Wayfair Inc. (NYSE: W) shares rose 11% following 3Q20 earnings in early November, reflecting optimism about the company’s prospects heading into the holiday season. We think that strong results over the past two quarters have reassured investors that the company’s recent strength has not been due to the pandemic alone. Looking ahead, we expect Wayfair to continue to benefit from brick-and-mortar store closures and growth in work-from-home arrangements.
Based on Wayfair’s strong second- and third-quarter results and management’s guidance, we now expect nearly 50% year-over-year revenue growth in 4Q20, to $3.7 billion. We also project a gross margin of 27%, at the top of management’s long-term target range of 25%-27%. In February, before the pandemic took hold, management said that it expected to achieve non-GAAP profitability by the end of 2021, primarily by lowering fixed costs. The company achieved this goal in the second quarter as fixed costs were well controlled despite the coronavirus sales surge.
Wayfair reported 3Q20 results on November 3. Revenue rose nearly 67% to $3.8 billion. The gain reflected an increase in active users. The gross margin increased 650 basis points to 29.9%. The gross margin improvement reflected fewer promotions and W’s ability to process more orders. Reflecting profitability initiatives that were underway before the pandemic and strong revenue, Wayfair reported positive adjusted EBITDA of $371 million. Non-GAAP adjusted earnings came to $2.30 per share, compared to a loss of $2.23 per share in 3Q19. The consensus estimate had called for non-GAAP earnings of $0.80 per share.
On February 13, 2020, Wayfair announced layoffs of roughly 550 employees, or about 3% of its workforce – which will help to reduce fixed costs.
EARNINGS & GROWTH ANALYSIS
W ayfair reports earnings for two operating segments, U.S and International. In 2019, the U.S. accounted for 85% of total net revenue (down from 92% in 2016), while the international segment contributed 15%.
Sales in the U.S. segment come from revenues generated on the company’s five U.S. websites. In 3Q20, net revenue in the U.S. came to nearly $3.3 billion, up 66% from 3Q19. Given the company’s increasingly effective marketing and easy prior-year comparisons, we think this strength is sustainable.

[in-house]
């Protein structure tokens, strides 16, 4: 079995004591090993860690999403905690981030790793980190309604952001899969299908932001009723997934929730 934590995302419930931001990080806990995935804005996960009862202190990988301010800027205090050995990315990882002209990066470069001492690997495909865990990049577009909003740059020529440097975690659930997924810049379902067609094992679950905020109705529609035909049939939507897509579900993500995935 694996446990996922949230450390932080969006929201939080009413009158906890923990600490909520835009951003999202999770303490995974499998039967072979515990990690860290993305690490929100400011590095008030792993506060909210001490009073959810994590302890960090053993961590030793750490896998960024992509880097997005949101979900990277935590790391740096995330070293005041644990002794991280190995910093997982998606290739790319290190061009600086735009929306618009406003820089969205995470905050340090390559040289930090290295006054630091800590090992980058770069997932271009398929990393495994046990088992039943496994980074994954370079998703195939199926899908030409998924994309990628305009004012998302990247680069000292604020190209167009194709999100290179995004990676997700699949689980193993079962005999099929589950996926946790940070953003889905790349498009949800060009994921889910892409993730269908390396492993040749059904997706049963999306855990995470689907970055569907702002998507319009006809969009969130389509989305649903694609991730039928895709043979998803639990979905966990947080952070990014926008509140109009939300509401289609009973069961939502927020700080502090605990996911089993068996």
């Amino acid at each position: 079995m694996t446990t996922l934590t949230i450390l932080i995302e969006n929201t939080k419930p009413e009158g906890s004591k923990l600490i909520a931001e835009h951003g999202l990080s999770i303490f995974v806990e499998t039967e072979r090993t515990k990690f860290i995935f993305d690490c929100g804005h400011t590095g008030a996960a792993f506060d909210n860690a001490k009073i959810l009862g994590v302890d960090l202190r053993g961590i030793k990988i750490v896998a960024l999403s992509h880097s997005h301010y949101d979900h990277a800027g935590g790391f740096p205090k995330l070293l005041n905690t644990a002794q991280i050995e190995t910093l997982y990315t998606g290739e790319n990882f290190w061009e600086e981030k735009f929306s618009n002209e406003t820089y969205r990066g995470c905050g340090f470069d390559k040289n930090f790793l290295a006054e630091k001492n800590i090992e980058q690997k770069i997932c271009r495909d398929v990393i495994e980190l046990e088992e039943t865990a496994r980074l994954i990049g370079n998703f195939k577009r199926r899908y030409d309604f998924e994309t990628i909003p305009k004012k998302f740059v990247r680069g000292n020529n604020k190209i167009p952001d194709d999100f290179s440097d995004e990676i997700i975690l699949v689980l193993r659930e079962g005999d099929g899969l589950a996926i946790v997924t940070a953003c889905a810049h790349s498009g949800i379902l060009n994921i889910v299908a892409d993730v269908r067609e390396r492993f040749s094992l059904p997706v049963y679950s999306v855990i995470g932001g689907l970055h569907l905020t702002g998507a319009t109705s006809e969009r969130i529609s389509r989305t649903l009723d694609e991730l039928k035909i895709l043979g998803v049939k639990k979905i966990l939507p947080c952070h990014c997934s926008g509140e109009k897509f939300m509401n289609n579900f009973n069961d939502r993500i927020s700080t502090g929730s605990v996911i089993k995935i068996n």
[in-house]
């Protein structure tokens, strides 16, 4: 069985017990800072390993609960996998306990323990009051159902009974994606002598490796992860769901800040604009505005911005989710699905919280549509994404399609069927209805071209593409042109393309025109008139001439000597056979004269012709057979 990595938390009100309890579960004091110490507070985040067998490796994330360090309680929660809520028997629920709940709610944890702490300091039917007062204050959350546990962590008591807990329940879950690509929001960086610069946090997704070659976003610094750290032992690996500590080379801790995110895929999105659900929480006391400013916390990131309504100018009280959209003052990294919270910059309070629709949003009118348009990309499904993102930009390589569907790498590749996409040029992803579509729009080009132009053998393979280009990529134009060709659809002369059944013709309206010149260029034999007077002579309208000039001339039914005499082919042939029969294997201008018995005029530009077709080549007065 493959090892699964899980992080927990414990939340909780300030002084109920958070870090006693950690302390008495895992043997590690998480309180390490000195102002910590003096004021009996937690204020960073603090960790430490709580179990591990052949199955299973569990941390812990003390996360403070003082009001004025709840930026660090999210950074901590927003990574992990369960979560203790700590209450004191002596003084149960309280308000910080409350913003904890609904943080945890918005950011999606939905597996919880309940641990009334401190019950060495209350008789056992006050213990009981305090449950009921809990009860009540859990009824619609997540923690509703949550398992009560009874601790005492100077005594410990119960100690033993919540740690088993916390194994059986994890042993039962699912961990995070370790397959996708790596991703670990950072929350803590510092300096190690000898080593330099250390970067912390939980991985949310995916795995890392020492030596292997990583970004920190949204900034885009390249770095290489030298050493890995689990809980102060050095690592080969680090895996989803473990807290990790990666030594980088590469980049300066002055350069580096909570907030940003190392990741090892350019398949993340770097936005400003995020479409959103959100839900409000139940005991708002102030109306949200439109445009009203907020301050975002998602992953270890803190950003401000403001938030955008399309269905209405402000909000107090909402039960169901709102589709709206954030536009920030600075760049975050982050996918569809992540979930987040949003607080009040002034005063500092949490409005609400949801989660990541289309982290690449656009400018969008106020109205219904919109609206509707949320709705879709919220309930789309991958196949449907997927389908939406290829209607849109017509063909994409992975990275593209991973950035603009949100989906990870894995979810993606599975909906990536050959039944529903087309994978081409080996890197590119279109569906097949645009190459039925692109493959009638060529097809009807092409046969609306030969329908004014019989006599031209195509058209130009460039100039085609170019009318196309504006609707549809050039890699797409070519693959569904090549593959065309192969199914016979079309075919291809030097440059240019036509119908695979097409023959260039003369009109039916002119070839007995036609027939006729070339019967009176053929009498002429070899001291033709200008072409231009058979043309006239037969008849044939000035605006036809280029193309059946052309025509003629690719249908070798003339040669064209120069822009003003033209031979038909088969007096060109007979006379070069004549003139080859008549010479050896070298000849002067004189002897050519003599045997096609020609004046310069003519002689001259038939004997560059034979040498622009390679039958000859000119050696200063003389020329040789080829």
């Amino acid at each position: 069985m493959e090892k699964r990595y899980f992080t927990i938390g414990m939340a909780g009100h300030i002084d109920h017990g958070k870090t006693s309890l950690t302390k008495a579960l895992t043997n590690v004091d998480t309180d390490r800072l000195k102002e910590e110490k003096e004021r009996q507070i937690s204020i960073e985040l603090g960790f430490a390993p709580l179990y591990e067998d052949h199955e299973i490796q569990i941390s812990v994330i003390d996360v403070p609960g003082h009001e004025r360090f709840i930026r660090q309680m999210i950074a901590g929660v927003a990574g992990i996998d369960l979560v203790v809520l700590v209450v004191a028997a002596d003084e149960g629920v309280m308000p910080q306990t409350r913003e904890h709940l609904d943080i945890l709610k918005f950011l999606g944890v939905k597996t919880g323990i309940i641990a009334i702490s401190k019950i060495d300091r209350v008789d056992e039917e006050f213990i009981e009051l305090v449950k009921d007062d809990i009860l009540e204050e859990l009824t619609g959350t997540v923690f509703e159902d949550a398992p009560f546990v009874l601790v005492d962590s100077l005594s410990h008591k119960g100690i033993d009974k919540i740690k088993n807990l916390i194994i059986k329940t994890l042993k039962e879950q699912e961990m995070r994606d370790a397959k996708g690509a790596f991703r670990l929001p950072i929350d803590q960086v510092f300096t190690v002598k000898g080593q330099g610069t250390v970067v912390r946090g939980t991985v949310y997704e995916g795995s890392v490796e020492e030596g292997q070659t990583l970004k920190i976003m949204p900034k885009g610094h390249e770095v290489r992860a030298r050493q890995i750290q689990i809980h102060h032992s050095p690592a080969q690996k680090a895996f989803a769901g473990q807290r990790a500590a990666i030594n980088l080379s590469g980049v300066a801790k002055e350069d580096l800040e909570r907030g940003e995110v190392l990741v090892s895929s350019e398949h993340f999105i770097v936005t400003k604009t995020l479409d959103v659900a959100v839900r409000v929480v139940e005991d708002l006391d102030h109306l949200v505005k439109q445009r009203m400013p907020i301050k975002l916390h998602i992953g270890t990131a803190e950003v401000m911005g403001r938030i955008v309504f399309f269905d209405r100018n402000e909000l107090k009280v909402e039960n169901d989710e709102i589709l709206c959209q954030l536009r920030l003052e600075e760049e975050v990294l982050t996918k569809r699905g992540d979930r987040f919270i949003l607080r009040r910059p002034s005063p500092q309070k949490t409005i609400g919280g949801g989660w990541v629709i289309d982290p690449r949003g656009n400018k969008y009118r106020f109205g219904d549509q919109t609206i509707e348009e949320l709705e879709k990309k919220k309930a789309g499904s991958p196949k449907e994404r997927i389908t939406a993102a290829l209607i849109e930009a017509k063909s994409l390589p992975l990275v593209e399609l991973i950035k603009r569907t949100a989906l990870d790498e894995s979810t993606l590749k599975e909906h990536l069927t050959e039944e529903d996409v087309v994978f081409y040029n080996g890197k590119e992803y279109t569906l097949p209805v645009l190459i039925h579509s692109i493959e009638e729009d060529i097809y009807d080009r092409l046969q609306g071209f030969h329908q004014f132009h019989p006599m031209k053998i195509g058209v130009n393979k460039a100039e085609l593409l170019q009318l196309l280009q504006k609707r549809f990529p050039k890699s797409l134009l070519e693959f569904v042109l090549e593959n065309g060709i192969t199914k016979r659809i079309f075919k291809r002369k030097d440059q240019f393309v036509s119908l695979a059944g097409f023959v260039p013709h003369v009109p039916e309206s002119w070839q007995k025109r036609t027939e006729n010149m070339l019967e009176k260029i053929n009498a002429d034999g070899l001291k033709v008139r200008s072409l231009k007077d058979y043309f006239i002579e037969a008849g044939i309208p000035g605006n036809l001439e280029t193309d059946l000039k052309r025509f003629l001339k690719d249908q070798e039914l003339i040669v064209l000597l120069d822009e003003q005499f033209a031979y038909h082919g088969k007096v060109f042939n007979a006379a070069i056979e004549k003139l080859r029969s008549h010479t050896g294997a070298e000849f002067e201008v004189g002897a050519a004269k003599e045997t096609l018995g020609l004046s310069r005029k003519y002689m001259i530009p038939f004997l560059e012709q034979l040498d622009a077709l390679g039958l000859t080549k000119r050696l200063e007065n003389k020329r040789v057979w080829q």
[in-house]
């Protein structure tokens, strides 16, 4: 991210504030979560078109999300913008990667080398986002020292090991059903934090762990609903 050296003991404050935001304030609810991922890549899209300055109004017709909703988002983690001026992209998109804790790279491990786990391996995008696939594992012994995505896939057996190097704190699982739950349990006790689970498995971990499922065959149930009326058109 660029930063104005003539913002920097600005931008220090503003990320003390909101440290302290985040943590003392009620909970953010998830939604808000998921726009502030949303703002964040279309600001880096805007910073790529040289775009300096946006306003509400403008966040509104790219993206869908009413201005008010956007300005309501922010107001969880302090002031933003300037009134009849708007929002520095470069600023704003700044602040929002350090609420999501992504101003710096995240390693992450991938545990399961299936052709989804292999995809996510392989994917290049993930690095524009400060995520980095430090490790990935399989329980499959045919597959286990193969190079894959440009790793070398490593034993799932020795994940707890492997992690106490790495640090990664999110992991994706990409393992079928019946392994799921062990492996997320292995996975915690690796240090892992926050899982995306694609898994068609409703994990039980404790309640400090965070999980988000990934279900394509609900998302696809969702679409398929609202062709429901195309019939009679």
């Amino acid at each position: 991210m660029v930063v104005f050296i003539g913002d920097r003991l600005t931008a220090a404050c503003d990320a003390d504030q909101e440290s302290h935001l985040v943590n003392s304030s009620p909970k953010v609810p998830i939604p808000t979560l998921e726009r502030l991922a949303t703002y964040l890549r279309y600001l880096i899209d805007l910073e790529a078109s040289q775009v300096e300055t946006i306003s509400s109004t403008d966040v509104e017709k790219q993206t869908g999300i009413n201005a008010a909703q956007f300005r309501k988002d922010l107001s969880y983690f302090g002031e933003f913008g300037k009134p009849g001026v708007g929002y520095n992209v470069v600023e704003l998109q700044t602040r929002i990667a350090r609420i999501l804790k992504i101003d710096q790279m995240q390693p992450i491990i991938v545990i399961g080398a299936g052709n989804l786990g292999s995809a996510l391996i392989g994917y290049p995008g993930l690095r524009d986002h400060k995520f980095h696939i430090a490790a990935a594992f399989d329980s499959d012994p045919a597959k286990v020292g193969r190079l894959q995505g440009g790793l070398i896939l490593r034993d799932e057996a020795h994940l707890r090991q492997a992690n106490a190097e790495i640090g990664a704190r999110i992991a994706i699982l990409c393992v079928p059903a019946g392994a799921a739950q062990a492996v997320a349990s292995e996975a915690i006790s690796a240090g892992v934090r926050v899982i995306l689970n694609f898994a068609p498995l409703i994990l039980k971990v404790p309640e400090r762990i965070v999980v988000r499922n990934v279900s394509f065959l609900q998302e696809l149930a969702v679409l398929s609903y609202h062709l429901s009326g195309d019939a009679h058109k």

International sales come from revenues generated on the company’s international sites, with most of this revenue coming from Canada, followed by the UK and Germany. In 3Q20, net revenue in this segment came to $565 million, up 67% from 3Q19.
FINANCIAL STRENGTH & DIVIDEN
Long-term debt and outstanding lease obligations rose to $5.0 billion.
MANAGEMENT & RISKS
Wayfair was founded by Niraj Shah and Steve Conine in 2002. Mr. Shah has served as CEO since 2002, and is co-chairman of the company. Mr. Conine is also co-chairman and previously served as CTO. Michael Fleisher is the CFO; Thomas Netzer is the COO and Jim Miller is CTO.
R i sks for Wayfair include competition with brick & mortar furniture retailers, many of whom are profitable and have long-established relationships with vendors, suppliers and customers. Wayfair may also struggle to sustain strong top-line growth based on the law of large numbers. In addition, the company could face rising customer acquisition costs, particularly as other brick & mortar and online rivals initiate or increase their e-commerce furniture & houseware offerings. The company could also incur high international expansion costs.
Minority investors also face ownership risk, as the co-founders retain more than 50% of the company’s voting rights.
Based in Boston, Wayfair is a leading online retailer focused on furniture, housewares, and other home decor products. Its websites include Wayfair, Joss & Main, AllModern, Birch Lane, and Perigord. The company’s primary market is the U.S., though it also has operations in Canada and Europe.
On a technical basis, W shares have been whipsawed in 2020 by the pandemic. After falling 76% from February through mid-March to close at a record low of $23.52 on March 19, the shares rose above $330 in late August. However, they have now fallen back to the $260 range.
W is difficult to value on a fundamental basis given its short history of profitability. The stock is trading at an EV/revenue multiple of 1.5, above the average of 1.2 for a group of traditional furniture retailers that includes Ethan Allen, La-Z-Boy, williams-Sonoma, and Restoration Hardware. However, these companies are barely growing, and their brick & mortar business models are imperiled, partly because of Wayfair. As such, we believe that W shares deserve to trade at a premium. Our target price remains $360.
On November 30 at midday, BUY-rated W traded at $252.91, down $7.71.